ENGLEWOOD, Colo. --The news could have been worse for linebacker Nate Irving, who suffered a sprained right knee in Sunday's loss at New England. But as Head Coach John Fox noted, "it's very early," so medical evaluations will continue, and a contingency plan is forthcoming.
The Broncos are not without options, even though their overall linebacker depth is now stretched thin with Danny Trevathan sidelined another five games before he can return from injured reseve in Week 15.
But replacing Irving could be a collaborative process, a glimpse of which is already on film: using Corey Nelson as a linebacker in the nickel package next to Brandon Marshall. Nelson first assumed that role in Week 6 after Danny Trevathan's second leg injury of the year, His work in that 31-17 win over the New York Jets was extensive, and he led the Broncos in total tackles with seven.
But after playing 36 snaps against the Jets, Nelson played 41 in the three games that followed. Meanwhile, Irving's repetitions increased, to the point where he played 108 snaps in the last two games, as Defensive Coordinator Jack Del Rio used him next to Marshall in the nickel package, to provide more thump across the middle and against the run.
Nelson could return to the type of sub-package workload he received against the Jets. But in the base package, the next man on the depth chart is Steven Johnson, the Broncos' second-team middle linebacker, one spot ahead of rookie Lamin Barrow.
Johnson missed the last two games with an ankle injury, but he ran during conditioning drills on the field before Sunday's game and says he will be ready to return at Oakland.
"For sure, I'm going to be back this week," he said.
It's just in the nick of time, both for a defense that could use the third-year veteran's experience and a special teams that had a coverage breakdown, leading to Julian Edelman's 84-yard touchdown.
Fox noted that the punt-coverage team had three new players on the field. Johnson, one of the team's key special-teams leaders -- and the Broncos' highest-rated special-teamer on ProFootballFocus.com's metrics, other than a kicking specialist -- could only watch helplessly from the sideline.
"That was real tough," Johnson said. "I take pride in the special teams, always trying to be the first one down there to make a play. I try to treat myself like a gunner, even though I'm coming from the interior.
"I just wish I could have been out there to make the difference, because I believe in my ability to be able to stop somebody like that. That's why I've got to get back this week. I don't like feeling this way anymore. I'm in the training room talking to 'Greek' (Head Athletic Trainer Steve Antonopulos), and I'm like, 'Hey, Greek, what have we got to do? It's time to go.'"
Missing the last two games rankled Johnson, a player who prides himself on being near the coaches, so they can easily insert him into the lineup if the need arises.
That's what happened last year in a Week 11 win over Kansas City, when Danny Trevathan went to the sideline after a tackle. Johnson ran into the game with the Broncos facing a goal-to-go situation against arguably the league's best running back, Jamaal Charles.
After two plays, the Chiefs had third-and-goal at the 1-yard-line. Charles got the call. Johnson read the handoff from his spot three yards deep in the end zone, shot across the flow of the play and filled the hole, stuffing Charles inside the 1-yard-line and jarring the football loose.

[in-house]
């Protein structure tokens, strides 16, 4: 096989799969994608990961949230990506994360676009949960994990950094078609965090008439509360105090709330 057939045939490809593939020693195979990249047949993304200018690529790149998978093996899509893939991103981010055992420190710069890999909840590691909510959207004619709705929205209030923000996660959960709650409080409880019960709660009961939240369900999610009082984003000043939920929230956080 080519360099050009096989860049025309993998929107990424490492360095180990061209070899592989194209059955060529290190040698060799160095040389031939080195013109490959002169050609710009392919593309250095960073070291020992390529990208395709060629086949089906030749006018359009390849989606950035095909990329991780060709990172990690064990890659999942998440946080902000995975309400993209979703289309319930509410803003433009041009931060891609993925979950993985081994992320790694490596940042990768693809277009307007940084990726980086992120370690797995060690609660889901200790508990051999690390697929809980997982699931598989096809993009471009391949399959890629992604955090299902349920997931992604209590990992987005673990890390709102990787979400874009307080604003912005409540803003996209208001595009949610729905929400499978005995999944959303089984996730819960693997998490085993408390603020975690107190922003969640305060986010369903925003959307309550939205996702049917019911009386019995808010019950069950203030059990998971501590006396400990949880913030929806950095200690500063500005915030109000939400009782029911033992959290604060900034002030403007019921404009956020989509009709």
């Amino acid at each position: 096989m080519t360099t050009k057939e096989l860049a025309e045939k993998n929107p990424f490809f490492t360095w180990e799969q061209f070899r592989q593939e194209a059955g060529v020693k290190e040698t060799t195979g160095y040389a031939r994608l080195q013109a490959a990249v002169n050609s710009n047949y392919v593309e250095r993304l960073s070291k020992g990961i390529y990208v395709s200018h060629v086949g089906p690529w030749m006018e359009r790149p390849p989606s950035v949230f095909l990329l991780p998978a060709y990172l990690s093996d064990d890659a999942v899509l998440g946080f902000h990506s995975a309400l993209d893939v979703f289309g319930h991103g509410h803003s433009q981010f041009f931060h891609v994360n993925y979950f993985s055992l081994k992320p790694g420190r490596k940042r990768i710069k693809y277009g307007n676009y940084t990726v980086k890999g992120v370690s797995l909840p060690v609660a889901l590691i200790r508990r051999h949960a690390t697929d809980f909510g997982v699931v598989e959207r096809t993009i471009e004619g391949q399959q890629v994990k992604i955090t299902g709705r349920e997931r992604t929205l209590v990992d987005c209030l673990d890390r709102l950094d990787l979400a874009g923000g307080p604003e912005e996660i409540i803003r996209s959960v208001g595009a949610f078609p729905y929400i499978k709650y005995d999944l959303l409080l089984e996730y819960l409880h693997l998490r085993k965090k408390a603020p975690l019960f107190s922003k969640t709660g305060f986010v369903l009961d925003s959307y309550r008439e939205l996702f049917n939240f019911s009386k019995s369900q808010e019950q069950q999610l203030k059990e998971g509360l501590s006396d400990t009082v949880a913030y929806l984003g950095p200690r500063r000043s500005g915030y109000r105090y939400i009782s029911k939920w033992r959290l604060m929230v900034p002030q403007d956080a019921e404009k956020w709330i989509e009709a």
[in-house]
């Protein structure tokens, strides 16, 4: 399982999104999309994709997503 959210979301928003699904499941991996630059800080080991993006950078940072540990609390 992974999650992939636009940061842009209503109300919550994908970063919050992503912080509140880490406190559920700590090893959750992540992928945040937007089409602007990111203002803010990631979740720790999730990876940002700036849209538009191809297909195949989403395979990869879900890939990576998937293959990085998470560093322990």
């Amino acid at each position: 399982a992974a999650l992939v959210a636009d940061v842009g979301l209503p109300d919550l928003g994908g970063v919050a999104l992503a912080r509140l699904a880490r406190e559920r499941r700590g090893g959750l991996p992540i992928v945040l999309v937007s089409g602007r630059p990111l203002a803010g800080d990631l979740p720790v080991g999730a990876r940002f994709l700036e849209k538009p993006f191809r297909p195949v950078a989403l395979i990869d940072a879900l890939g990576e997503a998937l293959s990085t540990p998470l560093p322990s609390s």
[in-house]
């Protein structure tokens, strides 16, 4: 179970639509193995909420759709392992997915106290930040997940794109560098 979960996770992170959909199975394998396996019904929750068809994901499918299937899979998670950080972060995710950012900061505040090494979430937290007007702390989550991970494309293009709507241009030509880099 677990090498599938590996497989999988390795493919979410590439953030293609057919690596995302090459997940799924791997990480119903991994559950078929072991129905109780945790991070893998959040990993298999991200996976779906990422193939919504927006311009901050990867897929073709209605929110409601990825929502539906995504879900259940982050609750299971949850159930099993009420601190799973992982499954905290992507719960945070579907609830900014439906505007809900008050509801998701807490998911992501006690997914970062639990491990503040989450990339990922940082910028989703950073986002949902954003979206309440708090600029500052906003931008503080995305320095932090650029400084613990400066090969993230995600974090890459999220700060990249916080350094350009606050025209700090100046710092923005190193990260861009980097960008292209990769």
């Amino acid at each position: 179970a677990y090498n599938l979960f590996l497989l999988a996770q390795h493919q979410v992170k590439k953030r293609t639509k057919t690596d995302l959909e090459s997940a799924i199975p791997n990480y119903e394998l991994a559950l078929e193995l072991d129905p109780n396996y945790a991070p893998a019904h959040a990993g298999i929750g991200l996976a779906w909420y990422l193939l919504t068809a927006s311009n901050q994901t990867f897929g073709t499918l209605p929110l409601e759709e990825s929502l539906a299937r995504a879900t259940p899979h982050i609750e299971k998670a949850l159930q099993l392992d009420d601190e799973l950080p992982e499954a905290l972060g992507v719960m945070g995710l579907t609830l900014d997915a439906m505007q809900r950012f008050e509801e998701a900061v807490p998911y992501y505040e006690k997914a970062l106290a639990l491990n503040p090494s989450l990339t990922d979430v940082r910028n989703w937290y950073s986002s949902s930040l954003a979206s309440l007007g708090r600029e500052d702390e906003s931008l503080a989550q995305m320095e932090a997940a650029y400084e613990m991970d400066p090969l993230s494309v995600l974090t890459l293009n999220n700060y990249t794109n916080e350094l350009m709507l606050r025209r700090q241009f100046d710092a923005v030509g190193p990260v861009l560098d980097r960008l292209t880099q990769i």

Kansas City kept the ball and settled for a field goal. That was an opportunity that happened because Johnson was in the right spot, with his voice in the ear of Linebackers Coach Richard Smith.
"He's the guy that if anything happens he's so into the game he's like, 'Now, Coach, I'm ready!'" Fox said last year, one day after Johnson's goal-line stop. "So yeah, Richard looked over and Stevie goes in."
Added Johnson on Monday: "I'm always ready to go at any position, and it's just because I love the game, I love flying around and just tackling people. You can go back to my high-school coach, who used to always say, 'He can tackle. He might not be the fastest guy, but he can tackle.'"
But his speed has improved over time -- especially since he arrived in Denver and began working extensively on special teams.
"That always helps. Playing special teams is nothing but an open-field game," Johnson said. "I've gotten pretty good at that, and shoot, that's going to help on defense [because] you've got guys in front of you keeping (offensive) linemen off you.
"Being able to fly around and make plays, that's what I'm looking forward to."
As Johnson answered questions from two reporters, his former University of Kansas teammate, Chris Harris Jr., walked by, calling out, "Next man up! Next man up!" Johnson smiled as he prepared to answer another question.
Every Bronco can probably recite those three words in his sleep. The phrase was a mantra that helped define last year's team as it overcame injuries to 13 different starters over the course of that season to win the AFC.
Many of those "next men" did well. Now, another one will get a chance at middle linebacker. And if it's Johnson, he's ready to turn his apprenticeship and instincts into a chance to show what he can do.
"I've gone in here and there and made some plays," Johnson said. "Even in the preseason -- I always think about the preseason and how I played. I played pretty well this preseason: a couple of interceptions and I made some key stops.
"And I always think back (and ask), 'How was I flying around? Was I getting off blocks, and doing what I was supposed to do on the defense?' I did pretty well."
The Broncos will need that if they opt to call Johnson's number Sunday.
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